Google (GOOG) ranks number 22 in the world by revenues according to the Fortune 500 and is the largest search engine in the world with a market share of around 71%. After a mere 20 years in existence, what has made Google such a Goliath? The answer lies in its business model. Google offers an array of products and services including search tools, advertising services, communication, publishing, development and security tools, as well as map-related products, statistical and mobile-based software, hardware and cloud-related services. Most of the services that Google offers are free, but that didn't stop the tech giant from reporting $33.74 billion in revenues in Q3 2018. So how does Google actually make money?

At the heart of Google's business model is advertising. Specifically, Google generates revenue from its two complementary advertising programs, AdWords and AdSense, both of which charge advertisers based on the aggregate number of clicks their ads generate. In Q3 2018, roughly $28.95 billion of Google's $33.74 billion in revenue came from these two products.

How Does Google Make Money Using Ads?

AdWords is Google’s auction-based advertising program that inserts simple, text-based ads on the search results pages of Google and its partner’s websites. Using search terms, Google provides users with ads that may be relevant based on their search results.

AdSense is the program that Google offers to partners and other online publishers, who can place Google AdWords ads on their own websites. Google also does brand advertising that promotes advertisers’ products and services through videos, text, images, and interactive ads that run on distinct platforms. This includes TrueView ads displayed on YouTube videos, Google maps, and other Google sites.

In Q3 2018, Google generated approximately 85% of its revenue from advertising, with just over two-thirds of that coming from the ads on Google's own websites. The percentage of Google's revenue that comes from advertising is about flat year-over-year, in part because the fee that Google can charge per click has decreased over time. Price decreases are driven by growing competition in the search engine industry alongside lower prices for mobile and tablet advertisement clicks.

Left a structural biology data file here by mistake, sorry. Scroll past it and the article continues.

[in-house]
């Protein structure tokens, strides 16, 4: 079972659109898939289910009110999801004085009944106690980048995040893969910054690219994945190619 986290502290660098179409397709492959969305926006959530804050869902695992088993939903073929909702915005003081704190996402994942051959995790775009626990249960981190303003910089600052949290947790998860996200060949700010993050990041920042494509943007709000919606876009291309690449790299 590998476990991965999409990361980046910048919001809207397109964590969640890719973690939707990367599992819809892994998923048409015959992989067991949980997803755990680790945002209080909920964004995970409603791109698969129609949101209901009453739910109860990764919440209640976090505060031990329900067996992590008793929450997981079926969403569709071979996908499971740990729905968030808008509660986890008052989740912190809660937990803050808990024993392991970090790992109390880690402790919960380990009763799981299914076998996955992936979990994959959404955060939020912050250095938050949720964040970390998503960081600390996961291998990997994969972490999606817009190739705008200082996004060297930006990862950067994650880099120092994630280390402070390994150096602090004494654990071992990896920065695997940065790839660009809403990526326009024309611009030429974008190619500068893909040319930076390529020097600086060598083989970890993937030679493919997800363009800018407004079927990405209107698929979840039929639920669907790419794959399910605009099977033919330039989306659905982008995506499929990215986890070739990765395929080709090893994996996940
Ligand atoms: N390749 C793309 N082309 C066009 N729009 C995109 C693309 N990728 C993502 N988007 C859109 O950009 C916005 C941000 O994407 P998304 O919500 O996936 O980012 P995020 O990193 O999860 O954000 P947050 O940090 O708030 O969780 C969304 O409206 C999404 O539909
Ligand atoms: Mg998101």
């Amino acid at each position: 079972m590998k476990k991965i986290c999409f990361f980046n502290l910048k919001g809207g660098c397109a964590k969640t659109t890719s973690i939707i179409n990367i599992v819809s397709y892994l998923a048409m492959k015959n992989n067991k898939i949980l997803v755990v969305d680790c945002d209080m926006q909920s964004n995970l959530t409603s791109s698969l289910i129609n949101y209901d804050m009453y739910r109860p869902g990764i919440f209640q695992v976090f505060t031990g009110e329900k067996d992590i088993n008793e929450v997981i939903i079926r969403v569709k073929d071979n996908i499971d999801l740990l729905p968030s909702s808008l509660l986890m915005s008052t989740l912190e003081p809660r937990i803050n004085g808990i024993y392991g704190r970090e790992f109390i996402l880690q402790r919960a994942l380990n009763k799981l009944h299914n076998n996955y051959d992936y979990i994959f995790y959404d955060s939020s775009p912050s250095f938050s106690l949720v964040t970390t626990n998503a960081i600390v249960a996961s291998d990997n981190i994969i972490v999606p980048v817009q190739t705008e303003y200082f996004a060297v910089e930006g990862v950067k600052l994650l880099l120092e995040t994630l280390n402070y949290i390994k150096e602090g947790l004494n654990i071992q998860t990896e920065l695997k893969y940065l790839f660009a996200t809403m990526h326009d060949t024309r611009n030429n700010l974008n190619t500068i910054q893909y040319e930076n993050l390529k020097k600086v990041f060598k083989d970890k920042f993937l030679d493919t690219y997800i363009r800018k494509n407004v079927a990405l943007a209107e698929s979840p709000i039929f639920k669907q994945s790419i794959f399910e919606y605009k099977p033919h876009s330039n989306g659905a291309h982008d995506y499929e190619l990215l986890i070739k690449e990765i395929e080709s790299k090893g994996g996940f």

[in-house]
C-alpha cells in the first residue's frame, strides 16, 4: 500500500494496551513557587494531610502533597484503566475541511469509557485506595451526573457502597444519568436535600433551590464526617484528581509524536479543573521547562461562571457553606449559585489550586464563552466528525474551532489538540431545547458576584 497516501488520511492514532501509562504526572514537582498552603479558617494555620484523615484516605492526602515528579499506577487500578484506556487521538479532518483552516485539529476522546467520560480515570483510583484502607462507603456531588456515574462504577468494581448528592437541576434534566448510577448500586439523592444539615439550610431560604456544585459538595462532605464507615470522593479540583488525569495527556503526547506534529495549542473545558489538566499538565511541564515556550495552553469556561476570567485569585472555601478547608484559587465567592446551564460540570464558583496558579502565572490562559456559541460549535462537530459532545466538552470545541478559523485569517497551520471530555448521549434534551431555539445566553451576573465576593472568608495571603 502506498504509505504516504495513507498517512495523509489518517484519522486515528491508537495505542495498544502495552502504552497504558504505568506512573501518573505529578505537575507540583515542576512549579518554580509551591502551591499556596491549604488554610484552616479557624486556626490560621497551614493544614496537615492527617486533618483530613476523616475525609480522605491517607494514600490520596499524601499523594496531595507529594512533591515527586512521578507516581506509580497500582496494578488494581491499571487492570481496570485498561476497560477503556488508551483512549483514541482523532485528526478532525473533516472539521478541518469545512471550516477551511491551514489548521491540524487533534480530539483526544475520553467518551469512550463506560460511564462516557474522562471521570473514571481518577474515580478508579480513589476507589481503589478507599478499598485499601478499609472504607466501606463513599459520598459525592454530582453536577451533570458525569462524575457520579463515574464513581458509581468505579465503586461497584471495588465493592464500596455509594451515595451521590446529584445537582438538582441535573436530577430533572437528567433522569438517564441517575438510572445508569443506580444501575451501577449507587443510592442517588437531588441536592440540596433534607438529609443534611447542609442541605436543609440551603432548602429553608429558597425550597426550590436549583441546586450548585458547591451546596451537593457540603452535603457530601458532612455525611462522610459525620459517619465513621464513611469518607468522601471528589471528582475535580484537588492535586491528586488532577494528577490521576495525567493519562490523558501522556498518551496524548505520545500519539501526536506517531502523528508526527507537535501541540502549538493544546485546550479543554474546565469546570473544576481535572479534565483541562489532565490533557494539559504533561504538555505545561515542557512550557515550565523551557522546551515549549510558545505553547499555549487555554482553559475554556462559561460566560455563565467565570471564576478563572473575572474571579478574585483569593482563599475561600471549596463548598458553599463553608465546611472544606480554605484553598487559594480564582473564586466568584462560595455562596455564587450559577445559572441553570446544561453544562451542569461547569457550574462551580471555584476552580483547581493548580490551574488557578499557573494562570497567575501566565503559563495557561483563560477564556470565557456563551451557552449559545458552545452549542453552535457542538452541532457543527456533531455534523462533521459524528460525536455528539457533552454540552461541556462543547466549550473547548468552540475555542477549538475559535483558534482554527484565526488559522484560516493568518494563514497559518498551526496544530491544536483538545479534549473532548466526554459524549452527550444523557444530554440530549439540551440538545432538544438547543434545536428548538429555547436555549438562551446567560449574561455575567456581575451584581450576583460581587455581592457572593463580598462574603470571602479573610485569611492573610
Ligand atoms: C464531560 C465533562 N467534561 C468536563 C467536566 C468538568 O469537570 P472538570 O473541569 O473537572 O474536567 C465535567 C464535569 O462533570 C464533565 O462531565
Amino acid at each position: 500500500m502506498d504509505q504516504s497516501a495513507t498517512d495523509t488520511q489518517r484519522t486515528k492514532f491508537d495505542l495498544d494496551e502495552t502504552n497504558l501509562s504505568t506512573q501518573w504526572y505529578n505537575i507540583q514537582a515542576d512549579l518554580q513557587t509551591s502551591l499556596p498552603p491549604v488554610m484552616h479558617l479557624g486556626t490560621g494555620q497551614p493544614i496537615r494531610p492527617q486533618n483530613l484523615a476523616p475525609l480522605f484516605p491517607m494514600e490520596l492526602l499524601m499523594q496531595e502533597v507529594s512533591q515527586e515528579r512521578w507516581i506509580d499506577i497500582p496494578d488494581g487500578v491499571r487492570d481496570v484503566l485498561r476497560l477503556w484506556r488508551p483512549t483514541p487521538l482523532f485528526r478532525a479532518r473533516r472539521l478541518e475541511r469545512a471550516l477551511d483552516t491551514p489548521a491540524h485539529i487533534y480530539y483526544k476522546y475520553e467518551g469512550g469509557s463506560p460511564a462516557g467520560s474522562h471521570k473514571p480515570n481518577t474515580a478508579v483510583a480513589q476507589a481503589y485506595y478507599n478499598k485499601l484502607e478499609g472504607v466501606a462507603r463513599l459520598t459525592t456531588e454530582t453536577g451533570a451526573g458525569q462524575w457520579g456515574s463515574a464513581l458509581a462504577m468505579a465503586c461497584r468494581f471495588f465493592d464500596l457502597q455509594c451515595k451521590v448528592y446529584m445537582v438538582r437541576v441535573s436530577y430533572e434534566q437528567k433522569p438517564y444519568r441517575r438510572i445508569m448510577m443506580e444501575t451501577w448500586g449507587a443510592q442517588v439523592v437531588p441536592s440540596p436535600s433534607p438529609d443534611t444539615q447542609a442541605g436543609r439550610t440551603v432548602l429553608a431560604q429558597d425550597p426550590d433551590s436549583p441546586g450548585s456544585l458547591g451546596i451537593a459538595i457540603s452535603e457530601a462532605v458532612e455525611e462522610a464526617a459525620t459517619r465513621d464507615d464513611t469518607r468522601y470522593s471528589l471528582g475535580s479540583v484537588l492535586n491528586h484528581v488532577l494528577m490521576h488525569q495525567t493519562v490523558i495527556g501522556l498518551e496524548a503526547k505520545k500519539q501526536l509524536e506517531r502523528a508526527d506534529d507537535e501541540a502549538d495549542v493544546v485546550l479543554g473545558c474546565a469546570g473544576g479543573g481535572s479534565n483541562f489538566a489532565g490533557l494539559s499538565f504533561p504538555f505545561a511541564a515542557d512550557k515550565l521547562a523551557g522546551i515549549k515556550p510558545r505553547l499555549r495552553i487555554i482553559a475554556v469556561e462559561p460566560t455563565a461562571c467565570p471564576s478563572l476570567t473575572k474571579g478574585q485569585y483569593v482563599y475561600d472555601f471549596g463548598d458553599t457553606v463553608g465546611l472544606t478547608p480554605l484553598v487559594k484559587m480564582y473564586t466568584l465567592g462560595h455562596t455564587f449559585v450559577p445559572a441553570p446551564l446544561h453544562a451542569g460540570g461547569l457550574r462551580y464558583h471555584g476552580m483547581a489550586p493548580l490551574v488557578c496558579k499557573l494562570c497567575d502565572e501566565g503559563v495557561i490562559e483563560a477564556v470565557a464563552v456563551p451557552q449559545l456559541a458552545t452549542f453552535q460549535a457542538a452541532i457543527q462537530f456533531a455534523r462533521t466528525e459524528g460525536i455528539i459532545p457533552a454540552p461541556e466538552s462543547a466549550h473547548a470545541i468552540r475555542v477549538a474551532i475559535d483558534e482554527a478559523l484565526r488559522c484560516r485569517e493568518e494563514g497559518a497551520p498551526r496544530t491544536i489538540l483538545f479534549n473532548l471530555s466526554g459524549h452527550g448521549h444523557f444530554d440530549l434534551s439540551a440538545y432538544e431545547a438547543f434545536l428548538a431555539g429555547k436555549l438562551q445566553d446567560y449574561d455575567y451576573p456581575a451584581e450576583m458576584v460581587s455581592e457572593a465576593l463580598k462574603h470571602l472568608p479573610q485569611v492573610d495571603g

How Much Money Does Google Make from Product Sales?

Google also generates non-advertising revenue through products such as Google Play (an online store for apps, movies and music), Google for Work, Chromecast, and Nexus and Chrome OS devices. In Q3 2018, the company generated 13.75% of its revenues from its product lines, up from 12.93% from the same time last year. Although the margins on these businesses are growing, they are unlikely to ever equal the company's advertising revenues.

Where Does Google Do Business?

With respect to geographical segmentation, Google generated roughly 46% of its revenue in the United States in Q3 2018. International revenues continue to increase year-over-year, even as overseas competition on the smartphone makers grows. Google now competes for users with multinational technology giants Samsung, Apple, and Huawei.

What Are Google's Costs?

Google's costs break down into four major components: cost of revenues, research and development, sales and marketing, and administrative expenses.

The company's cost of revenues includes Traffic Acquisition Costs (TAC), content acquisition costs, expenses associated with the operations of its data centers, and inventory costs for hardware, etc. Google's TAC represented 70% of its total cost of revenues in Q3 2018 and consists almost entirely of advertising revenues that Google shares with network partners and distributors through the AdSense program. Those AdSense partners and online publishers receive 68% of the ad revenue hosted on their content and 51% of the ad revenue for the searches on their sites. That's one reason the profit margins from the AdSense program are lower than those for the AdWords ads on Google's own websites.

Research and development costs include the compensation for the company's massive R&D team of more than 20,000 employees. Paying a staff of that size amounted to $5.23 billion in Q3 2018 and as Google continues to diversify its product line, that expense is only expected to grow.

Google also has a significant sales and marketing team, with a headcount of over 17,000. Sales and marketing accounted for roughly $3.85 billion, or 15.14%, of the company's overall expenses and is expected to rise given growing competition in the search engine business. Administrative expenses increased by nearly a third from Q3 2017 to Q3 2018, with the company spending approximately $2.07 billion.

Why Does Google's Search Engine Matter to U.S. Congress?

On Dec. 11, 2018, Google CEO Sundar Pichai will testify before the U.S. Congress in a wide-range hearing about data breaches, misinformation campaigns, and concerns about working with China. The hearing is almost certainly a result of Pichai's absence in Congress earlier this year when the chief executive declined to testify alongside Twitter's Jack Dorsey and Facebook's Sheryl Sandberg during a Senate Intelligence committee meeting.

Among other concerns, lawmakers are expected to ask about the controversial algorithms powering Google's search engine. Up to this point, Google has not disclosed how its search engine prioritizes content on the web. In this article, we're going to break down how Google's search engine makes money.

The Bottom Line

The products and services offered by Google share one objective — to strengthen the company's core advertising business. Through email, search, and other products, the company works to connect advertisers with consumers, target ads based on user search history, and make money in the process. As internet access extends to developing countries, Google's hold over the search engine industry is only expected to grow.